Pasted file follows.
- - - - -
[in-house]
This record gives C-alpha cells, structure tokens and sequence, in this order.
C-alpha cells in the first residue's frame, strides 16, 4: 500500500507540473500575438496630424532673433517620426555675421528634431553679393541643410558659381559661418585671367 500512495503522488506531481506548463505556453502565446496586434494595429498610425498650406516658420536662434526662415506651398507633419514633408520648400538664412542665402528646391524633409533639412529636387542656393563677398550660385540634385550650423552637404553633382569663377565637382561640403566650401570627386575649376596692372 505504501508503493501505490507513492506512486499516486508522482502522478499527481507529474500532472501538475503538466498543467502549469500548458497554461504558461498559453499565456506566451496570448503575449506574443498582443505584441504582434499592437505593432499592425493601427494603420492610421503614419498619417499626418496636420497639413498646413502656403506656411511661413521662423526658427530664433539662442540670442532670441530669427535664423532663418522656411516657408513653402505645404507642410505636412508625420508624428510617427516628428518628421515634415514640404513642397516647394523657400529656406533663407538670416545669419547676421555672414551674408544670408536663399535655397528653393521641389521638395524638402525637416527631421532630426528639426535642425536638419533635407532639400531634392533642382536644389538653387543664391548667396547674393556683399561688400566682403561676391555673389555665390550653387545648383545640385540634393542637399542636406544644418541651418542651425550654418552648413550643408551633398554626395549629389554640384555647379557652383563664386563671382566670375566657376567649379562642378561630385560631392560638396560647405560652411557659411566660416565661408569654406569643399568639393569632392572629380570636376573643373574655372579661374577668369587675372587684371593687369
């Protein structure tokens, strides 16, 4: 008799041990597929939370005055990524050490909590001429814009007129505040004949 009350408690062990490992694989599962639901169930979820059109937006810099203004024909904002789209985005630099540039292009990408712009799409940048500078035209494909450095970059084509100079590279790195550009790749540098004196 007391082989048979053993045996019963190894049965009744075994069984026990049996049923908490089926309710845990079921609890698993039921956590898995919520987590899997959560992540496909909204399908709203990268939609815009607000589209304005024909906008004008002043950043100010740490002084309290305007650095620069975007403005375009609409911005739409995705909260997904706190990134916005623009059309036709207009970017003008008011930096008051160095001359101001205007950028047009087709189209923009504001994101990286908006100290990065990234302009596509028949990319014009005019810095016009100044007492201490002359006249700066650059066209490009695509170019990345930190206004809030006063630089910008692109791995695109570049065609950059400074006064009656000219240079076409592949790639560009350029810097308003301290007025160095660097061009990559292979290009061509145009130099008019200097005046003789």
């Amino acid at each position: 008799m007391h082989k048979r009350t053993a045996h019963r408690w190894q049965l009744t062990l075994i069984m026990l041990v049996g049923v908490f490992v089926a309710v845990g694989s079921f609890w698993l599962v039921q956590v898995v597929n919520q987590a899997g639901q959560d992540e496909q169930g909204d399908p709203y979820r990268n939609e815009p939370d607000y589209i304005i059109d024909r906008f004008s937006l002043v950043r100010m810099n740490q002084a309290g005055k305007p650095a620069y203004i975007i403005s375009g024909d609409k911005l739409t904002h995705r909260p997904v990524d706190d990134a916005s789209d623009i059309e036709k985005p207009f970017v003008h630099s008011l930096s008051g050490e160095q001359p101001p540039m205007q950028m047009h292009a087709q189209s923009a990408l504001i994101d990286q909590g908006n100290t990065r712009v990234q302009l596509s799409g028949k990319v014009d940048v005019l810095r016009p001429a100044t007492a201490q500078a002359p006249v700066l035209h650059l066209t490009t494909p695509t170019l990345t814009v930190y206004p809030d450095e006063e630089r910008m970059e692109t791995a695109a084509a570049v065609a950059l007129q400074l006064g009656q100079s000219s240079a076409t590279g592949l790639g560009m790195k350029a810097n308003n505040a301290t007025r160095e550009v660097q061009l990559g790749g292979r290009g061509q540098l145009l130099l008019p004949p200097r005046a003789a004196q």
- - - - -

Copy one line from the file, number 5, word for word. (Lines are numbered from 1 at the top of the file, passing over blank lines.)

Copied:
């Amino acid at each position: 008799m007391h082989k048979r009350t053993a045996h019963r408690w190894q049965l009744t062990l075994i069984m026990l041990v049996g049923v908490f490992v089926a309710v845990g694989s079921f609890w698993l599962v039921q956590v898995v597929n919520q987590a899997g639901q959560d992540e496909q169930g909204d399908p709203y979820r990268n939609e815009p939370d607000y589209i304005i059109d024909r906008f004008s937006l002043v950043r100010m810099n740490q002084a309290g005055k305007p650095a620069y203004i975007i403005s375009g024909d609409k911005l739409t904002h995705r909260p997904v990524d706190d990134a916005s789209d623009i059309e036709k985005p207009f970017v003008h630099s008011l930096s008051g050490e160095q001359p101001p540039m205007q950028m047009h292009a087709q189209s923009a990408l504001i994101d990286q909590g908006n100290t990065r712009v990234q302009l596509s799409g028949k990319v014009d940048v005019l810095r016009p001429a100044t007492a201490q500078a002359p006249v700066l035209h650059l066209t490009t494909p695509t170019l990345t814009v930190y206004p809030d450095e006063e630089r910008m970059e692109t791995a695109a084509a570049v065609a950059l007129q400074l006064g009656q100079s000219s240079a076409t590279g592949l790639g560009m790195k350029a810097n308003n505040a301290t007025r160095e550009v660097q061009l990559g790749g292979r290009g061509q540098l145009l130099l008019p004949p200097r005046a003789a004196q």